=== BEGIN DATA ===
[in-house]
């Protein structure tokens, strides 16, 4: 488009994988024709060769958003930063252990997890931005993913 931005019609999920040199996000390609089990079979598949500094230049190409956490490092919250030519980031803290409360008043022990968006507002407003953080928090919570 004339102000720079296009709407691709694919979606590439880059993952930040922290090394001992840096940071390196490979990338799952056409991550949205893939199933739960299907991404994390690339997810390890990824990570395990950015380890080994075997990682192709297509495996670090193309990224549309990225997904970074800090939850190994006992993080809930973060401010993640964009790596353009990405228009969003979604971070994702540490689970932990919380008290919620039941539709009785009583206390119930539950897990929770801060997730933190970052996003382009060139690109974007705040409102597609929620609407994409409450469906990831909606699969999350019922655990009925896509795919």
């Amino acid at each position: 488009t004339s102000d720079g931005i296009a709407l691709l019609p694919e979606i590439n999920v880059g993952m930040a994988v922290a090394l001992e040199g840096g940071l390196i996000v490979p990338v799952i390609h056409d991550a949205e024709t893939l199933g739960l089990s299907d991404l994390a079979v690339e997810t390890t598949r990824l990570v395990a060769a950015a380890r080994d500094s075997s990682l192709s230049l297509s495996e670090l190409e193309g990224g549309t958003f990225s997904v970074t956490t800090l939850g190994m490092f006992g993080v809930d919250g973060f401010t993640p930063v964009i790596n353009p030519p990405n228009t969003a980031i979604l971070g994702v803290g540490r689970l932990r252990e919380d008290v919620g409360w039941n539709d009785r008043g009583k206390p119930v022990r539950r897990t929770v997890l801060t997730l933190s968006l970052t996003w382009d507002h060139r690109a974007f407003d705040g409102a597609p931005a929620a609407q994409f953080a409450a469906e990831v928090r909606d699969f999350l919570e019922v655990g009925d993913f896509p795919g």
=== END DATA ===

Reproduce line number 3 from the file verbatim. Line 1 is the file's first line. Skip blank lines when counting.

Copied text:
């Amino acid at each position: 488009t004339s102000d720079g931005i296009a709407l691709l019609p694919e979606i590439n999920v880059g993952m930040a994988v922290a090394l001992e040199g840096g940071l390196i996000v490979p990338v799952i390609h056409d991550a949205e024709t893939l199933g739960l089990s299907d991404l994390a079979v690339e997810t390890t598949r990824l990570v395990a060769a950015a380890r080994d500094s075997s990682l192709s230049l297509s495996e670090l190409e193309g990224g549309t958003f990225s997904v970074t956490t800090l939850g190994m490092f006992g993080v809930d919250g973060f401010t993640p930063v964009i790596n353009p030519p990405n228009t969003a980031i979604l971070g994702v803290g540490r689970l932990r252990e919380d008290v919620g409360w039941n539709d009785r008043g009583k206390p119930v022990r539950r897990t929770v997890l801060t997730l933190s968006l970052t996003w382009d507002h060139r690109a974007f407003d705040g409102a597609p931005a929620a609407q994409f953080a409450a469906e990831v928090r909606d699969f999350l919570e019922v655990g009925d993913f896509p795919g």